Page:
By ALISON ANIS
WHILE their homes have been threatened by rising sea-levels, relocated Carteret Islanders will still be able to identify their roots and cultures for generations to come.
This was made possible through the documentation of their cultural lifestyles which will be featured in DVD supported and funded by the UK government through the British High Commission (BHC) in PNG.
BHC’s Kila Kome said the project was being put together by the University of New England in New South Wales, Australia, and is due to be out in April.
“The working group has collected data, captured audio and visual images including pictures of the people, islands and their cultures, songs, dances including traditional legends or myths,” Mr Kome said.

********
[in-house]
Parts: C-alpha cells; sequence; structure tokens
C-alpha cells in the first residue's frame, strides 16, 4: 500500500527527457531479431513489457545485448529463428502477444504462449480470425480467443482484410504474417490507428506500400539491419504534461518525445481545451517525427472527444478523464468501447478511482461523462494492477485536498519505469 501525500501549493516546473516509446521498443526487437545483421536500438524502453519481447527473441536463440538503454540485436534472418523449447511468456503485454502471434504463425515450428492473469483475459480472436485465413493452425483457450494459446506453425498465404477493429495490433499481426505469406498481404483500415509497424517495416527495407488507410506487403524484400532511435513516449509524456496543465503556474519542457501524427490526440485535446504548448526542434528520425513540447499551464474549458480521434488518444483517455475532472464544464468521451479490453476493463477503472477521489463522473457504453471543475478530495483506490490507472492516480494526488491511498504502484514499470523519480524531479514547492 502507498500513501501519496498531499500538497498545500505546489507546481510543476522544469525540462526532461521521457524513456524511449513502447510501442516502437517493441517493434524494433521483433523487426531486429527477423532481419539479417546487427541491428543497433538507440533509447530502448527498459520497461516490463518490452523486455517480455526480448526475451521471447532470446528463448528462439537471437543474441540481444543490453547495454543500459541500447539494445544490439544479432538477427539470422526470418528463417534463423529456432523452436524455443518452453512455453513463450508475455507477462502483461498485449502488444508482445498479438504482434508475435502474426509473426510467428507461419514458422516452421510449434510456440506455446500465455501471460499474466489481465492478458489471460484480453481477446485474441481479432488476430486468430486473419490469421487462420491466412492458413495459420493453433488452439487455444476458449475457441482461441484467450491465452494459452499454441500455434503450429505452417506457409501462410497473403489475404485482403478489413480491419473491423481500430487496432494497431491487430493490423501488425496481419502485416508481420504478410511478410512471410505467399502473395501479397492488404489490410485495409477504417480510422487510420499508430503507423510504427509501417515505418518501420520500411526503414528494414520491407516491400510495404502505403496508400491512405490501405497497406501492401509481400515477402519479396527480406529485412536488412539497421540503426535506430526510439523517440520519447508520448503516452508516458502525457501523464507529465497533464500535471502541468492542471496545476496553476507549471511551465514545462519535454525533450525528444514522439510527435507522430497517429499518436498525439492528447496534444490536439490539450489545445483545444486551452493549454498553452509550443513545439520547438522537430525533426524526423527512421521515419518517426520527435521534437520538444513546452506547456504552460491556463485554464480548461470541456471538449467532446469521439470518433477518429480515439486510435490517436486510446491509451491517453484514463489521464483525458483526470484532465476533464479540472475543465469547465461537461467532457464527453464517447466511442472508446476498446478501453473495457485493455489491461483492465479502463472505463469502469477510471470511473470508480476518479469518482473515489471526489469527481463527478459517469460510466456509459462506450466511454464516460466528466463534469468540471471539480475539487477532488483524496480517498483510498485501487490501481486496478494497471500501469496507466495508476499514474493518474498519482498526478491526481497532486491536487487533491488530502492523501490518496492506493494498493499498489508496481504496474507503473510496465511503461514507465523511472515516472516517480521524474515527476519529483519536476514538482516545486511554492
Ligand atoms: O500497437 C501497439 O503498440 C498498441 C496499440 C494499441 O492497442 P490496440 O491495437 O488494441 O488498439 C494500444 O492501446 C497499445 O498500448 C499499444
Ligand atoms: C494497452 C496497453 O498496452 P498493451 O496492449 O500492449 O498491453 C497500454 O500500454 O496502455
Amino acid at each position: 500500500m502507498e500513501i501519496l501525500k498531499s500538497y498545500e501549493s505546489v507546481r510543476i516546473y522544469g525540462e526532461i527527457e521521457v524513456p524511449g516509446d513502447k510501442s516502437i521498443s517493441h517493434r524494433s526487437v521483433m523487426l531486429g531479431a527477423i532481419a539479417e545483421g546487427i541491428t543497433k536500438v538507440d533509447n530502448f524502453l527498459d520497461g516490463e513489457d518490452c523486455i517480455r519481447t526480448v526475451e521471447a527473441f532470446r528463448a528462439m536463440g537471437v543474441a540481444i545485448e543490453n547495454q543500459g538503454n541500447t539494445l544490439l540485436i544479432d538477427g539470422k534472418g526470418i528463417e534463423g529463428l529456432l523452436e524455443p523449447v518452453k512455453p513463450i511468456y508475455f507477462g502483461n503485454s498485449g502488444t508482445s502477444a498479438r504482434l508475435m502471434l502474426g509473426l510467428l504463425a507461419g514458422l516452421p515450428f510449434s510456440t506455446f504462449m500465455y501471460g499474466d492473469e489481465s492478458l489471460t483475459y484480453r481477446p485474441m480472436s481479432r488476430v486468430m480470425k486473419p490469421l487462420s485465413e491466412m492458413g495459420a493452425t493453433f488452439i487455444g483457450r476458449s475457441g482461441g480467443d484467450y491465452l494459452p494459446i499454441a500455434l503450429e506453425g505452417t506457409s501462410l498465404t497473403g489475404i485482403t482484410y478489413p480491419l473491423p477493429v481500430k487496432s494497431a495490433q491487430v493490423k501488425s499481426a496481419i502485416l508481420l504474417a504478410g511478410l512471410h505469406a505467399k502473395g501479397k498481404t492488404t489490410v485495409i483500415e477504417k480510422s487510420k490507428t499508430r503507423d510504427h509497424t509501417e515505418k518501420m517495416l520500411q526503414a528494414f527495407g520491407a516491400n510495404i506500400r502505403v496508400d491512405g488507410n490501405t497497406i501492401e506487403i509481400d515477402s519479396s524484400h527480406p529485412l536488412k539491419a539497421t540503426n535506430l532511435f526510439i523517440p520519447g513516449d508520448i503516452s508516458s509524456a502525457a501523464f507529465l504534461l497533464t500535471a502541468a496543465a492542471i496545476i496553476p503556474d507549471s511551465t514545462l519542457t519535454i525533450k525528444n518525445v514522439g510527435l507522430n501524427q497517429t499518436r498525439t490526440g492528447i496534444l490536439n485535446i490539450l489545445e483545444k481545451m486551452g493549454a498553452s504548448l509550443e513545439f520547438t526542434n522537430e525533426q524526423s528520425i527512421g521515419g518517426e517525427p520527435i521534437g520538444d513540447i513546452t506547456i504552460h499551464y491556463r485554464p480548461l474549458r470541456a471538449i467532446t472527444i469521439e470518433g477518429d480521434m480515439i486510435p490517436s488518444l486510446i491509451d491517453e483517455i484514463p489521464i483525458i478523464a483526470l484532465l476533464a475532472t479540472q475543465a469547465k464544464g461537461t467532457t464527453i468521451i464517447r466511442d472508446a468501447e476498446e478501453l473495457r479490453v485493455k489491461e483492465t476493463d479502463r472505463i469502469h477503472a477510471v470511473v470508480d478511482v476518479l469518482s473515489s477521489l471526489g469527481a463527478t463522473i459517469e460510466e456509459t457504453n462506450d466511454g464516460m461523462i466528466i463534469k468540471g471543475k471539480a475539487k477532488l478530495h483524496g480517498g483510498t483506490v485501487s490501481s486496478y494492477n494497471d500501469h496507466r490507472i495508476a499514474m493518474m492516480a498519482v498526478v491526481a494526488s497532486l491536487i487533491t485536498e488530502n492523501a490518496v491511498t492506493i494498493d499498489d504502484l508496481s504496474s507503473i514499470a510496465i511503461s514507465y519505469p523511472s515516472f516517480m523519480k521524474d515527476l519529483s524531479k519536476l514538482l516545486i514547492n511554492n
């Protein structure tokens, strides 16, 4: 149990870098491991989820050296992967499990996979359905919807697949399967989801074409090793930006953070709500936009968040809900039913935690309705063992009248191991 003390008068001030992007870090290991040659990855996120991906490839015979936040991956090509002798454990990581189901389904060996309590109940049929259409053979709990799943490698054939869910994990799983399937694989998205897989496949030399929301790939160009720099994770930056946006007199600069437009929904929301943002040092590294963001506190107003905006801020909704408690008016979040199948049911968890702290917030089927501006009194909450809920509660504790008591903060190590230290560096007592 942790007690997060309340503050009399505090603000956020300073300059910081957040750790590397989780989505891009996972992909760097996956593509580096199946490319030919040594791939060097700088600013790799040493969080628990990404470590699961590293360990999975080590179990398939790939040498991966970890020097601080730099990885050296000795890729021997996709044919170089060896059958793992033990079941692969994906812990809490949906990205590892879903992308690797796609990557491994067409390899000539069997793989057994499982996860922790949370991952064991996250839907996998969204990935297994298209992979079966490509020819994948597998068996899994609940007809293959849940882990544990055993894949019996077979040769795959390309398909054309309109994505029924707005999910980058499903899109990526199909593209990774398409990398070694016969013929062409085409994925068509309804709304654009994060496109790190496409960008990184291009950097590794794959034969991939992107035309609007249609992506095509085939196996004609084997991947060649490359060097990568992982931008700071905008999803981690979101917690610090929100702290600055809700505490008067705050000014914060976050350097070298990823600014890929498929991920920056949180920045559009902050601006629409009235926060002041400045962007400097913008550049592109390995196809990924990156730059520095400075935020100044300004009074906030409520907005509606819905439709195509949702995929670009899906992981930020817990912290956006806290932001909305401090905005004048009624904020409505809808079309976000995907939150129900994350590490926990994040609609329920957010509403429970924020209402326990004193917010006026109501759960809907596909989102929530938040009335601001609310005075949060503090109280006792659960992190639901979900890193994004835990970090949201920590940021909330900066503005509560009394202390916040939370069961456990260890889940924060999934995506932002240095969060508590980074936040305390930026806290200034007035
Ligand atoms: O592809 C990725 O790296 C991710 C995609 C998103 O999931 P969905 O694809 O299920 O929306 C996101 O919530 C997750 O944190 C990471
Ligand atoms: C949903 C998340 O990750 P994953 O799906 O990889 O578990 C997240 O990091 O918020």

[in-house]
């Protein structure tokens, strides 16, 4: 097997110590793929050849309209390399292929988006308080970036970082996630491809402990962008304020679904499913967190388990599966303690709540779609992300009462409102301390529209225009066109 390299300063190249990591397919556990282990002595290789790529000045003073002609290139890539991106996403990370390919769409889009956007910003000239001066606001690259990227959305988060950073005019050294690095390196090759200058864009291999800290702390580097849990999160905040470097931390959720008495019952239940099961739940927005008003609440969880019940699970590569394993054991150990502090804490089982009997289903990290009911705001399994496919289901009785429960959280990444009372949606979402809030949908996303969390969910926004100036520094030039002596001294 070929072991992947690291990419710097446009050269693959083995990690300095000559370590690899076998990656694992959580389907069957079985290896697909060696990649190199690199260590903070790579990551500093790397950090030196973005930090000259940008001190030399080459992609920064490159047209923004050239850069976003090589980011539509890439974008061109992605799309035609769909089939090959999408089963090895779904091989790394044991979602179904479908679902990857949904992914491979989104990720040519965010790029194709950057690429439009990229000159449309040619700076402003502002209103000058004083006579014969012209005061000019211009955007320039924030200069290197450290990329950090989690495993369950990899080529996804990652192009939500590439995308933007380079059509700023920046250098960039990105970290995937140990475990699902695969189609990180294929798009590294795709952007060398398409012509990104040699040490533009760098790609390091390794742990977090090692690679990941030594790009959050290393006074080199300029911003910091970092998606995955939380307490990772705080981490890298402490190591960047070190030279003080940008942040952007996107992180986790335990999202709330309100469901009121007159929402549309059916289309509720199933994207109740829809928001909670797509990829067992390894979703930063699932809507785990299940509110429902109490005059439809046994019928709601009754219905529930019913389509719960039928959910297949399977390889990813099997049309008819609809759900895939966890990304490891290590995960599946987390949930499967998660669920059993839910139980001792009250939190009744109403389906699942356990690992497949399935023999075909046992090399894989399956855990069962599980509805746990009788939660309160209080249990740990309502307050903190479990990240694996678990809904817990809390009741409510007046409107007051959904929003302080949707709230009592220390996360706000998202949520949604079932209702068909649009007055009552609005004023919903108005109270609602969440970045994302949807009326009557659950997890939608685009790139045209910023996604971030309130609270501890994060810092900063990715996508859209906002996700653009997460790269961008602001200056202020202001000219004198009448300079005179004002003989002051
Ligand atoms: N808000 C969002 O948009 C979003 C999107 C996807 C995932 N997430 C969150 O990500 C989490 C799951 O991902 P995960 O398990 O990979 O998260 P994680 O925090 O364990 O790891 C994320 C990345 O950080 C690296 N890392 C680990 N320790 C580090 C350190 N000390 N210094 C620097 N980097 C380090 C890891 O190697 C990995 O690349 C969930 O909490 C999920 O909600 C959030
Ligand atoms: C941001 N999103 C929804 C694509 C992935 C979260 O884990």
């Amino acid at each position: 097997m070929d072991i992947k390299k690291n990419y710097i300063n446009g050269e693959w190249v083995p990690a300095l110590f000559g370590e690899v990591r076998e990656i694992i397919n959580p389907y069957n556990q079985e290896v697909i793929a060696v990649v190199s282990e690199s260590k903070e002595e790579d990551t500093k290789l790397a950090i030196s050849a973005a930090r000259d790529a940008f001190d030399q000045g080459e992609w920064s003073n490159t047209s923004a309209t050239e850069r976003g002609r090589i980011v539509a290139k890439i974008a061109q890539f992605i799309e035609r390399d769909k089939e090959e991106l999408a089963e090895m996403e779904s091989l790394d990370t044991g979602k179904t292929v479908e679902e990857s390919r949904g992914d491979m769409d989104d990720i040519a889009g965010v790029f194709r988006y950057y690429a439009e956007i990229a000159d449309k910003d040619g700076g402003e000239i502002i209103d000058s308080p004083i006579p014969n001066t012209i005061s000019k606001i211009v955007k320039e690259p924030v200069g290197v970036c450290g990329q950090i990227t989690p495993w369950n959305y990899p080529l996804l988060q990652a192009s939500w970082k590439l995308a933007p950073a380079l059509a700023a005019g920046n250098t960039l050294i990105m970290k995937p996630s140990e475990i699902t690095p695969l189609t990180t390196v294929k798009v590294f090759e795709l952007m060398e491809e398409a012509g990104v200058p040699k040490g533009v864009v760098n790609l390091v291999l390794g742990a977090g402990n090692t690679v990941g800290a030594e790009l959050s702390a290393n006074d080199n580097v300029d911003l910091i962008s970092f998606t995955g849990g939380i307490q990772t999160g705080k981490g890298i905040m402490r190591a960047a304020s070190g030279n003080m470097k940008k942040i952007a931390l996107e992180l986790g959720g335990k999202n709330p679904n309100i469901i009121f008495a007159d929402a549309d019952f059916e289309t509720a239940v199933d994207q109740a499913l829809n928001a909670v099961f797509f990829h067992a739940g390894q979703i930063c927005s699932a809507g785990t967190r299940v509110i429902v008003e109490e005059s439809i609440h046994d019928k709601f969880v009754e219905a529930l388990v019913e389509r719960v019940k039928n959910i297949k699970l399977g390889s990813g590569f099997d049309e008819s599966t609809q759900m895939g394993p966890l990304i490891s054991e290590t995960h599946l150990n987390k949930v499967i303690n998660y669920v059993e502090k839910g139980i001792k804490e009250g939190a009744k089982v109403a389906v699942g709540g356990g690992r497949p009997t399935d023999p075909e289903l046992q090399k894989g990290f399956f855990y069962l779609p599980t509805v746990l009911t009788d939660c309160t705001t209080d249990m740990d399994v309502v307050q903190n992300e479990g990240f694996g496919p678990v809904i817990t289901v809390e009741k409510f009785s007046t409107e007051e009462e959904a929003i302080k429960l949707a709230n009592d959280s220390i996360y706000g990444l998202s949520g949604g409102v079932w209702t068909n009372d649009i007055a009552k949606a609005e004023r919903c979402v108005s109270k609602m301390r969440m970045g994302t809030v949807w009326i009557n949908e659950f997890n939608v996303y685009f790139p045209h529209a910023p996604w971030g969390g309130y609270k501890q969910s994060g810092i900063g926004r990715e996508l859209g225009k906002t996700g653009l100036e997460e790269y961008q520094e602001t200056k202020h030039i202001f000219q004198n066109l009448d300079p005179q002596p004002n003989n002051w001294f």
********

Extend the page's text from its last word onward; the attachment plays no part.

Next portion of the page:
A statement from BHC yesterday said the project, costing more than K129,000, was commissioned to preserve the unique culture of the people.
“People identify themselves with their culture, the Carteret Islanders are no exception and with their island sinking and the relocation exercise in place, it is important that their culture is captured for their identity of the next generation and beyond,” Commissioner David Dunn said in the statement.
The film project was made with the cooperation of local NGO Tulele Peisa Inc and in consultation with the Carteret council of elders.